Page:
Restricted access

Wen-Yen Tseng, Ghazi Rekik, Chia-Hui Chen, Filipe M. Clemente, Pedro Bezerra, Zachary J. Crowley-McHattan, and Yung-Sheng Chen

Background: The psychological and physiological adaptations in response to the FIFA 11+ for kids (FIFA11+kid) program has not been examined in school children. This study aimed to investigate the effects of 8-week FIFA11+kid intervention on physical fitness and attentional capacity in elementary school children. Methods: A total of 55 elementary school students voluntarily participated in the study. Participants were assigned to either the FIFA11+kid (n = 28, 5 times per week) or the control (n = 27) group. At baseline and after 8 weeks, all participants were asked to perform a battery of physical fitness tests (sit-and-reach, broad jump, sit-up test, and 800-m run) and the Attention Scale for Elementary School Children, including 5 subscales: focused, sustained, selective, alternating, and divided attentions. Results: The FIFA11+kid group demonstrated larger pre–post change in sit-and-reach (P < .001) and sit-up test (P < .001) than that of control group. Moreover, the FIFA11+kid group demonstrated large improvements pre–post change in Attention Scale for Elementary School Children scores of total score (P < .001), focused (P < .001), sustained (P < .001), and selective attentions (P < .001) compared with the control group. Conclusion: A total of 8 weeks of FIFA11+kid exercise intervention can improve general physical fitness and attentional capacities in elementary school children.

Restricted access

Margo E.K. Adam, Abimbola O. Eke, and Leah J. Ferguson

Self-compassion, an adaptive self-attitude, is a resource that women athletes use during emotionally difficult times and as a way to reach their potential. The relationship between self-compassion and sport performance, however, is complex. The role and experience of self-compassion within perceived important competitive events are important to explore, as athletes face unique pressures and stressors in these meaningful sport experiences. This collective case study describes women athletes’ self-compassion, sport performance perceptions, and well-being around a self-identified important competitive event. Competitive women athletes (N = 9) participated in two one-on-one interviews, before and after their important competitive event. Results from the holistic, functional, and thematic analyses are represented by holistic case descriptions and an overarching theme, Continuing to Excel in Sport, and subthemes, Reframing Criticism and A Determined Approach. In important competitive events, women athletes utilize self-compassion to promote performance perceptions and well-being when preparing, competing, and reflecting to excel in sport.

Restricted access

Myungjin Jung, Heontae Kim, Seungho Ryu, and Minsoo Kang

Background: The objective of this study was to evaluate secular trends in domain-specific physical activity in the immigrant population in the US between 2009 and 2018. Method: A secondary data analysis from the 2009–2018 National Health and Nutrition Examination Survey; a total of 7282 immigrants in the US were included in this analysis. All domain-specific physical activity was assessed by a self-reported questionnaire. Tests for linear trends were performed to examine the trends of each physical activity time using orthogonal polynomial coefficients. Physical activity trends were assessed by the whole group and the various subgroups. Results: Total physical activity showed an upward linear trend in female (P trend = .04) and young adult (P trend = .009) immigrants. Work-related physical activity showed an upward linear trend in young adult immigrants (P trend = .01). Recreational physical activity showed an upward linear trend in young adult (P trend = .03) and Mexican American (P trend < .001) immigrants and in immigrants living in the US for 15–29 years (P trend = .02). In contrast, we observed downward linear trends in transit-related physical activity for immigrants across male (P trend = .04), middle-aged adult (P trend = .01), and non-Hispanic black groups (P trend = .004) and in immigrants living in the US for 15–29 years (P trend = .03). Conclusion: There were no significant linear trends in the 4 domains of physical activity in the overall US immigrant population; however, trends in domain-specific physical activity in the US immigrant population differed by gender, age, race/ethnicity, and length of residence. These findings may inform physical activity promotion strategies targeting US immigrant populations with diverse sociocultural backgrounds.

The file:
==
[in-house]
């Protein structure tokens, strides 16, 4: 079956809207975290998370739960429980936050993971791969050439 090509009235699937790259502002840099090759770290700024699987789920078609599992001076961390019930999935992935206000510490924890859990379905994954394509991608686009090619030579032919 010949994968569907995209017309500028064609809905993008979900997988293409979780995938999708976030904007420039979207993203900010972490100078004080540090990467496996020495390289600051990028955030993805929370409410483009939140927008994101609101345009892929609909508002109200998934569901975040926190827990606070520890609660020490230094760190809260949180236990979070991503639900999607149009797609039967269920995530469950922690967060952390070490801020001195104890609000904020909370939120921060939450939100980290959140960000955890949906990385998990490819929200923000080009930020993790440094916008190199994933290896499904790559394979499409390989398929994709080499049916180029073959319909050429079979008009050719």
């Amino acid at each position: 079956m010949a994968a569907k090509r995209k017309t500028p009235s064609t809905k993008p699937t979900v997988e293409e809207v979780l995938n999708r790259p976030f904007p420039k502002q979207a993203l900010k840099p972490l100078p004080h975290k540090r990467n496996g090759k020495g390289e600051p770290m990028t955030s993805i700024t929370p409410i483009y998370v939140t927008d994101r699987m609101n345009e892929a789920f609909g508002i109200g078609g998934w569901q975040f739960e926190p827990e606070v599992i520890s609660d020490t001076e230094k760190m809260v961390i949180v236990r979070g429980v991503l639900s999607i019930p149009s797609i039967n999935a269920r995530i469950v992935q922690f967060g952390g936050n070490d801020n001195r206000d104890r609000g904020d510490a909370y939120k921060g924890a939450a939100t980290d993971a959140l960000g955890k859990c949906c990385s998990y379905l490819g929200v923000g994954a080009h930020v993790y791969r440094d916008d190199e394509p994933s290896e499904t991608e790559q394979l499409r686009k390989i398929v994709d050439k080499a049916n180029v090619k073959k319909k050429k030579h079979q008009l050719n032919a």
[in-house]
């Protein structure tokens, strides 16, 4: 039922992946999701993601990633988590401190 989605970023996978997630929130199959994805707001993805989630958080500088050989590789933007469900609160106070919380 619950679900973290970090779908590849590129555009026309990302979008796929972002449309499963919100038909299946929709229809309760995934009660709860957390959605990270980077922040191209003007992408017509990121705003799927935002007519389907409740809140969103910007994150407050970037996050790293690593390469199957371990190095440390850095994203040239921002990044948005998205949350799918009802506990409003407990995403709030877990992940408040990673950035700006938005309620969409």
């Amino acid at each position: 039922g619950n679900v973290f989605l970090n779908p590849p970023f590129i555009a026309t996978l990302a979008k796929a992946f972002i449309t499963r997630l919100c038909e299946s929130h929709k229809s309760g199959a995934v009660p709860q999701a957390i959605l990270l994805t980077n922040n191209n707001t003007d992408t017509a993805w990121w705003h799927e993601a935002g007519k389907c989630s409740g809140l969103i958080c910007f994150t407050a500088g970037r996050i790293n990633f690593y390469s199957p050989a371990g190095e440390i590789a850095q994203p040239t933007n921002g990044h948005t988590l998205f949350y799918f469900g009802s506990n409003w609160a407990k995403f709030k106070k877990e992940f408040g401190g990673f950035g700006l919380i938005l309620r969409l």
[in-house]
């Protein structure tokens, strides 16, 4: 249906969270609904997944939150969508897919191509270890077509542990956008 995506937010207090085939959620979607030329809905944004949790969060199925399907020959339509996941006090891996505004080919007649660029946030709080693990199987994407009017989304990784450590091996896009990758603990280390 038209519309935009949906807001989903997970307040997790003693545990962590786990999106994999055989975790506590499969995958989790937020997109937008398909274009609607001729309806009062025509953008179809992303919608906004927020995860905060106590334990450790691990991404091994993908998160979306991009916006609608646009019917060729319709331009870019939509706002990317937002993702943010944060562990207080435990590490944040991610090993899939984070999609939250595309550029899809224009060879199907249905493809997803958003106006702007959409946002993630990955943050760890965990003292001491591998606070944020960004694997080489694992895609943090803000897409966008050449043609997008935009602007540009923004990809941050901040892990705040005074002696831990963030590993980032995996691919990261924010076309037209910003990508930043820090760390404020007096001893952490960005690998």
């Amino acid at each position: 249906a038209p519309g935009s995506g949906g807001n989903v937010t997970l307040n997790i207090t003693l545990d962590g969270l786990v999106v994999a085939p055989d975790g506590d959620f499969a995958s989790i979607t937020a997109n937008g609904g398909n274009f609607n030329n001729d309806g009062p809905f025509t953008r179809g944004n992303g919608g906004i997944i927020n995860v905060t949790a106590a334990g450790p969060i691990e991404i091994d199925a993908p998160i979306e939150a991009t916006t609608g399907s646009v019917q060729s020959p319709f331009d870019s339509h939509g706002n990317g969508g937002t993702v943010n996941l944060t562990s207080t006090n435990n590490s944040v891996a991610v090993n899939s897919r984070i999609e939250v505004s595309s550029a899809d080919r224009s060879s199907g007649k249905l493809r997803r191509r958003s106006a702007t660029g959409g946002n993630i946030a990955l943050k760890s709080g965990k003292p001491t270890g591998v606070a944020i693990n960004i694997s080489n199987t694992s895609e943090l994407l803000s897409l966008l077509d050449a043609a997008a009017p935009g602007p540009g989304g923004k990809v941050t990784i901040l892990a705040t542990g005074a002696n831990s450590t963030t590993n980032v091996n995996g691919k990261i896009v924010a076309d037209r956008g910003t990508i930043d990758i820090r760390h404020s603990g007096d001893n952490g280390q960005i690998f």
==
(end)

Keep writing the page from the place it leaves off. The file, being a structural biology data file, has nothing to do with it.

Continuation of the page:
Restricted access

Danielle S. Molnar, Melissa Blackburn, Dawn Zinga, Natalie Spadafora, Tabitha Methot-Jones, and Maureen Connolly

This study provided the first test of the 2 × 2 model of perfectionism with respect to dancers’ goals for dancing in competitive dance. Four hundred twenty-five young female North American competitive dancers (M = 11.33 years; SD = 2.14) completed questionnaires assessing multidimensional perfectionism and goals for participation in dance. The latent moderated structural equations approach along with procedures outlined by Gaudreau indicated partial support for the 2 × 2 model of perfectionism. Pure Evaluative Concerns Perfectionism was associated with fewer intrinsic goals for dance and greater extrinsic goals for dance relative to nonperfectionism. Pure Personal Standards Perfectionism was related to less endorsement of extrinsic goals relative to nonperfectionism. Findings were complex with respect to mixed perfectionism, with this form of perfectionism being related to greater endorsement of both intrinsic and extrinsic goals for dance. Results provide partial support for the 2 × 2 model in youth dance.